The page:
Venezuelan coronavirus patients locked in tiny rooms as health system crumbles

Cody Weddle
·3-min read
Health care workers check members of an Indigenous community - SCHNEYDER MENDOZA/AFP via Getty Images
Health care workers check members of an Indigenous community - SCHNEYDER MENDOZA/AFP via Getty Images

The five coronavirus patients were crammed into a tiny hospital room, wrapped in blankets. They were begging for help.

One of them, captured in a video circulating on social media, said desperately: “We have been sleeping in chairs for four nights. They don't give us a single pill. We are dying here.

“I can't breathe well anymore. I was better off in my apartment at my house. I pray that they take us out of here." 

Welcome to coronavirus care Venezuela-style, where many public hospitals were already in a state of decay even before the pandemic struck. 

While the south American country appeared mostly to evade the region’s first wave of the virus, health experts now warn it could be spreading exponentially.  

It comes as Latin America and the Caribbean marked a grim milestone on Friday, overtaking  Europe to become the region hardest-hit by coronavirus deaths, with 100,000 deaths registered in Brazil, and 51,000 in Mexico.

A screenshot from the video circulating on social media, apparently showing coronavirus patients crammed into a tiny room
A screenshot from the video circulating on social media, apparently showing coronavirus patients crammed into a tiny room

Venezuela has recorded just over 24,000 cases of coronavirus infections and 200 deaths. But a growing number of opposition leaders and health experts believe Nicolas Maduro’s government could be suppressing the real figures. 

Opposition lawmaker Jose Manuel Olivares told The Sunday Telegraph: “There are multiple signs that led us to believe that this dictatorship is lying.”

Venezuela boasts the biggest oil reserves in the world, but is struggling to offer even basic care to Covid-19 patients.

When Carlos Cabello, 52, started having trouble breathing and his fever spiked to 41 degrees, his family in the southern Bolivar state insisted he seek medical attention. 

At the first three clinics where Cabello sought attention, doctors turned him away when he described his symptoms. “They looked at him as if he were a leper,” his son Carlos said.

Nicolas Maduro - JHONANDER GAMARRA/Venezuelan Presidency/AFP
Nicolas Maduro - JHONANDER GAMARRA/Venezuelan Presidency/AFP

Finally, Cabello received treatment for a few hours at a clinic run by Cuban doctors - but when a rainstorm hit, the building flooded. At another public hospital, doctors planned to send him to the state’s main hospital an hour away, which was better equipped, but gasoline shortages meant it was too difficult for the family to get food to him there.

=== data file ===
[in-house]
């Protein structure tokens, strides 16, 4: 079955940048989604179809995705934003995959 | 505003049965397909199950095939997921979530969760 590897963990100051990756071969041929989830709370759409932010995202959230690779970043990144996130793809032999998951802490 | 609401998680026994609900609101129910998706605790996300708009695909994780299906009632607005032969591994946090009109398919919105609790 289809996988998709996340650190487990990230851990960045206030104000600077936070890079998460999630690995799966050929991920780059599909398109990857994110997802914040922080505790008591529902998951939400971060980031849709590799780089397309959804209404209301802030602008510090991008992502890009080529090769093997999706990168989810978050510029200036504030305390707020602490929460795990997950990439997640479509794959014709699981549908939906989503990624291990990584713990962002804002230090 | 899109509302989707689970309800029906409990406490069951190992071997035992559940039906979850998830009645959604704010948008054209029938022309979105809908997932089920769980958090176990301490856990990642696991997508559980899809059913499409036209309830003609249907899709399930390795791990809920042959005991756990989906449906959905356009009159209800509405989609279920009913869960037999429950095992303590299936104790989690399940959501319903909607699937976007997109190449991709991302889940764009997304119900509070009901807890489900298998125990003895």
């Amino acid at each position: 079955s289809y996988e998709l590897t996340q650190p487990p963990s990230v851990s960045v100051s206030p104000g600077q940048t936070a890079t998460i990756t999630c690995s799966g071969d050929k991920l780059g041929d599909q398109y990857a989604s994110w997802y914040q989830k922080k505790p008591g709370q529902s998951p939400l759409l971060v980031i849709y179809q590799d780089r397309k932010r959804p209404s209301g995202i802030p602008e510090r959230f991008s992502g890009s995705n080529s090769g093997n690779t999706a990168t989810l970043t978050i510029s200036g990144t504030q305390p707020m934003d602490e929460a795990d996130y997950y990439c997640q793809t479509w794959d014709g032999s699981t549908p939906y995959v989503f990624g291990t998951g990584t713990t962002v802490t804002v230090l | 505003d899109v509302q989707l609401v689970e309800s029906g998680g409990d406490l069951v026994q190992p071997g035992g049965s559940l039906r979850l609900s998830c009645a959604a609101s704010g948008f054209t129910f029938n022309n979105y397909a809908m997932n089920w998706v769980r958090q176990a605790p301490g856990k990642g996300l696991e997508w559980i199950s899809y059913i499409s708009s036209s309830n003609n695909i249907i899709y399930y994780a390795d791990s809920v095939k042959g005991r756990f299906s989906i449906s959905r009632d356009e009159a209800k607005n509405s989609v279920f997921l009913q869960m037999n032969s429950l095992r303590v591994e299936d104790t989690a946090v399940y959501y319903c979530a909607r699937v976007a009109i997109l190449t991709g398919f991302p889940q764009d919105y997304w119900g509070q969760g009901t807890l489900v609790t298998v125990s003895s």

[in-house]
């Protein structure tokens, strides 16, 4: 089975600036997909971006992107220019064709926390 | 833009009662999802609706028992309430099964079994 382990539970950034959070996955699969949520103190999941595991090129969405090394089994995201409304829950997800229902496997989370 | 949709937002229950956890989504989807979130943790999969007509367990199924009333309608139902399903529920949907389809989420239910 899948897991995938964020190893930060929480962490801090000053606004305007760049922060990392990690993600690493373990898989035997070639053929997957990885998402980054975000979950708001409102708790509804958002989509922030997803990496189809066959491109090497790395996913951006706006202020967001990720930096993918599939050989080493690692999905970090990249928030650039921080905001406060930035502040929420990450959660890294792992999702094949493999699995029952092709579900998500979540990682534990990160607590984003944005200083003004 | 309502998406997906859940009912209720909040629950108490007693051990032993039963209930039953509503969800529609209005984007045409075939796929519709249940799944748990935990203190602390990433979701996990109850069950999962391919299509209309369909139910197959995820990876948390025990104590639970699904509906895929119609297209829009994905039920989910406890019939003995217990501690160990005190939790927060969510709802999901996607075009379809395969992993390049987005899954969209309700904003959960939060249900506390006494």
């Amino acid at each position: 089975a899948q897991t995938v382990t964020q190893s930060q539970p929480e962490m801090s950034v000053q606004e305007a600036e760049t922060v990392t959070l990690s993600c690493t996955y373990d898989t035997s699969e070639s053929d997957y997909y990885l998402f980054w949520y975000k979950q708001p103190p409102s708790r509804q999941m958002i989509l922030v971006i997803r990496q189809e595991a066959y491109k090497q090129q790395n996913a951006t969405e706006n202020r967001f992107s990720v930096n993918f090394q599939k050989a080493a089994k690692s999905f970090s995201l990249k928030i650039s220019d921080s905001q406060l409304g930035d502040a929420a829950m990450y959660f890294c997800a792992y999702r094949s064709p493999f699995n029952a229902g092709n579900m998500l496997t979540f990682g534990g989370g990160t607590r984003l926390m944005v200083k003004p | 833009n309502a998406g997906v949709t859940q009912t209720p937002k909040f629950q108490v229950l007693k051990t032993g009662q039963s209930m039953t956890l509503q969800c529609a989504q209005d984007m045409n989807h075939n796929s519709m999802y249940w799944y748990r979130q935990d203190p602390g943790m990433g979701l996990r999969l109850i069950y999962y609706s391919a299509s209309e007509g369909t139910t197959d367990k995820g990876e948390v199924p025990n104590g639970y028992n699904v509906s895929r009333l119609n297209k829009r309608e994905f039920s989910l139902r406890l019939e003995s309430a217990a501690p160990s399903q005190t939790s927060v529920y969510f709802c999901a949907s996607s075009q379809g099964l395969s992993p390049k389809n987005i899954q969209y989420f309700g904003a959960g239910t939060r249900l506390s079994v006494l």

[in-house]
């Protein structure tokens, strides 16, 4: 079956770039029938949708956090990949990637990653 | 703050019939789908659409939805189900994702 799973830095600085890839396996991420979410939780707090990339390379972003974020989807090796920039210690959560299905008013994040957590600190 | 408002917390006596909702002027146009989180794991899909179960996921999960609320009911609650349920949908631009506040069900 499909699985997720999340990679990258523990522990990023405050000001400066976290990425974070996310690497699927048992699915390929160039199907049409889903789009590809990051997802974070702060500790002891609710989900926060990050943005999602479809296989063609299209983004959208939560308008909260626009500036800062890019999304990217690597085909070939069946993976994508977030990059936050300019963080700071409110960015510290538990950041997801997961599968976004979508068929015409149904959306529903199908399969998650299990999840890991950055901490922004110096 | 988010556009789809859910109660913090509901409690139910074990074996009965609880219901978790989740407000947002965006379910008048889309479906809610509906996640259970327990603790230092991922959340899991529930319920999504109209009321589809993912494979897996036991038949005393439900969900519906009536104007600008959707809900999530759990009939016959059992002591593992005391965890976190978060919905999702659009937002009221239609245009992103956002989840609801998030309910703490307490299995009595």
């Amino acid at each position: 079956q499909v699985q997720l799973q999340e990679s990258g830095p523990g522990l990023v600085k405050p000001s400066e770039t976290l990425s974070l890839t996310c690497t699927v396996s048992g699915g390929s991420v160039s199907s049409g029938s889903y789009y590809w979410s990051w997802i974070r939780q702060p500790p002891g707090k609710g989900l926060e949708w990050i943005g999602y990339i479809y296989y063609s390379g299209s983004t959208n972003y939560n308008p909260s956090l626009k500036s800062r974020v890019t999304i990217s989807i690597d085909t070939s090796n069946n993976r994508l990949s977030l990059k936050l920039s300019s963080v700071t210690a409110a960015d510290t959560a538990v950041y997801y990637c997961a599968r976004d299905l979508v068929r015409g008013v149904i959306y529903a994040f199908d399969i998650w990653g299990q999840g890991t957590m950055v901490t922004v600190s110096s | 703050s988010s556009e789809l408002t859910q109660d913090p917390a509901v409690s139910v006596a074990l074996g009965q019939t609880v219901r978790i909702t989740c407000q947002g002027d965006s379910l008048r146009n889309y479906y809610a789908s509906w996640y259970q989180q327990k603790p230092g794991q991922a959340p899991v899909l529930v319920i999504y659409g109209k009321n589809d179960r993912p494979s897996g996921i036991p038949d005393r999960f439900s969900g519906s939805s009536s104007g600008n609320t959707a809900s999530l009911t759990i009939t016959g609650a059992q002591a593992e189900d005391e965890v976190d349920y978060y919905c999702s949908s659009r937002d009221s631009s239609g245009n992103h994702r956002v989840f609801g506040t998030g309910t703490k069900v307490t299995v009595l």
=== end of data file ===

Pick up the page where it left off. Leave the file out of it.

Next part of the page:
A few days later, on July 3, Cabello died at yet another local hospital - apparently of respiratory failure, though he hadn't been placed in an intensive care unit or on a ventilator.

Several of Maduro's inner circle have also contracted the virus, perhaps suggesting the virus is more widespread than officially reported.  

“I’m finishing my final treatment and waiting for another evaluation,” said the regime’s number two, Diosdado Cabello, in a phone conversation with Maduro broadcast on state TV on Monday, the first time Venezuelans had heard from him since he announced he had contracted the virus on July 9.  

View of San Andres neighbourhood in south west Caracas - FEDERICO PARRA/AFP via Getty Images
View of San Andres neighbourhood in south west Caracas - FEDERICO PARRA/AFP via Getty Images

Normally a fearless firebrand, the meek and trembling voice didn’t resemble the usual Cabello, sparking rumours about the actual state of his health.

In early April, in contrast to most policies around the world, Maduro ordered everyone who received a positive test to be hospitalized. Now - as the video illustrates - Venezuelans fear that if they seek out a test for a virus, they’ll be forced into dingy, understaffed public hospitals and find themselves in worse conditions than if they try fighting the virus at home. 

In any case, most Venezuelans must leave their homes daily to find food. They say they can’t afford to stay at home, and although authorities believe Caracas’ largest market has become a hub of transmission, some 10,000 people still pack into the bazaar three days a week - suggesting worse may yet be to come.